Flute Extended Techniques 2
Post on 13-Jun-2015
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Flutter TonguingFlutter-tonguing is one of the oldest and most widely-used extended techniques, dating back to the works of Richard Strauss. Flutists should be familiar with and be able to execute the two different types: one produced by rolling the tongue; the other by vibrating the throat. Composers notate flutter-tonguing in one of two ways: through use of three slashes through a note stem, or by writing flatterzunge (or flatt.). Composers are more and more commonly choosing to specify the type of flutter-tonguing to be used in a given passage, indicating rrrr for the throat version. The technique has many uses beyond the mere special effect. In the following passage from his solo flute piece Oiseau Miro, for example, James Romig uses flutter-tonguing to highlight prominent individual and small groups of notes within a dense musical surface.
James Romig: Oiseau Mir (m. 54-58)
Pitch Bends Ex. 1 Another extremely common technique in flute writing is the pitch bend, or glissando. There are two different kinds of glissandi, the fingered gliss, and the lip gliss. The lip gliss has a smaller pitch range than the fingered variety, but is more versatile because just about every note on the flute can be bent to a certain extent (though pitches in the first two octaves are much easier to bend than third-octave notes). Fingered glissandi are only possible on certain notes of a French model (open-hole) flute, so it is best for a composer to consult a performer before using them. A glissando is notated as a straight line from the note head, up or down depending on its direction. This example illustrates the lip gliss.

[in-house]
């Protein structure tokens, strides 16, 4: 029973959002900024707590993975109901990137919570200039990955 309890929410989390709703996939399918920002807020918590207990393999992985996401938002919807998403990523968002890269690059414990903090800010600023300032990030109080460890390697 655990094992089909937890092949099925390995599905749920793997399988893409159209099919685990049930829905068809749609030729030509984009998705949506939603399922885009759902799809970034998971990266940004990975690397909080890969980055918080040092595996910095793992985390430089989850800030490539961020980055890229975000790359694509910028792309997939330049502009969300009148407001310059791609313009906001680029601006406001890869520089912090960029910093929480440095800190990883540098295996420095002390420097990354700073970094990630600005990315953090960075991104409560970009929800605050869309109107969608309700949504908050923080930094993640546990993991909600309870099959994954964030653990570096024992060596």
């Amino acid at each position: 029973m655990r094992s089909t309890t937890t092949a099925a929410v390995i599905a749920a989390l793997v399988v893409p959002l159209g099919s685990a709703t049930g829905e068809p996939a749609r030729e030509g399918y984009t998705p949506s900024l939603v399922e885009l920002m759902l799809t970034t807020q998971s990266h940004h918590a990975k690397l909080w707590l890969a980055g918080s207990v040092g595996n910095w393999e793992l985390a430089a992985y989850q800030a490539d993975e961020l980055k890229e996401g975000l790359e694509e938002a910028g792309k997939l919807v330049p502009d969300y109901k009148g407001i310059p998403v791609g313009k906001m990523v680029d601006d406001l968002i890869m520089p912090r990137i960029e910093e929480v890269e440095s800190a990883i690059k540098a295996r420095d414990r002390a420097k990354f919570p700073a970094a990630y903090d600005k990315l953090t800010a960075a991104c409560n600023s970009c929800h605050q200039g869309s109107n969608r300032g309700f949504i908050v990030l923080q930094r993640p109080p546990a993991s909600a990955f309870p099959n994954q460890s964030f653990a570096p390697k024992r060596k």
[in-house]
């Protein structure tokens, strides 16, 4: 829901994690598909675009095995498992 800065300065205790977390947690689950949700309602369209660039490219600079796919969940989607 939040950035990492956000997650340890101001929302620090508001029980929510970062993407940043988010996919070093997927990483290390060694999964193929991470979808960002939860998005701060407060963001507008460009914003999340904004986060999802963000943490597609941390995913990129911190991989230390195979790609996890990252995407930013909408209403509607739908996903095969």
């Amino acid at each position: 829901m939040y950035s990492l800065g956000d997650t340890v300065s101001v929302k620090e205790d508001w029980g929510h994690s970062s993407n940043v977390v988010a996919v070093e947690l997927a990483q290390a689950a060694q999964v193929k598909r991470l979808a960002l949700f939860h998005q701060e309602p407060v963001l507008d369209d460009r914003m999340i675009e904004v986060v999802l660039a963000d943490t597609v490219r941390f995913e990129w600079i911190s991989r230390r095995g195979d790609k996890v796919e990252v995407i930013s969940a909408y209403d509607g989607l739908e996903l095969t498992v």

James Romig, Sonnet 2 (m. 30-31)
Pitch Bends Ex. 2Edward Taylor, Voices in the Night (VII: m. 1-3) Harmonics Harmonics are produced on the flute in a similar way as on brass instruments: by fingering one note and manipulating the embouchure to produce higher pitches corresponding to the harmonic series. These alternate fingerings affect both the tone color and the pitch of the written note. Composers exploit flute harmonics in a variety of ways. One particularly beautiful passage is the "Sea Nocturne" variation in George Crumb's Vox Balanae, or Voice of the Whale. Here, several harmonics are alternated with regular fingerings in rapid succession to create a "shimmering" effect. Crumb uses the standard notation of a small circle above the note head, and indicates the fingered notes in parentheses.
George Crumb, Vox Balanae (Sea Nocturne, p. 14, top)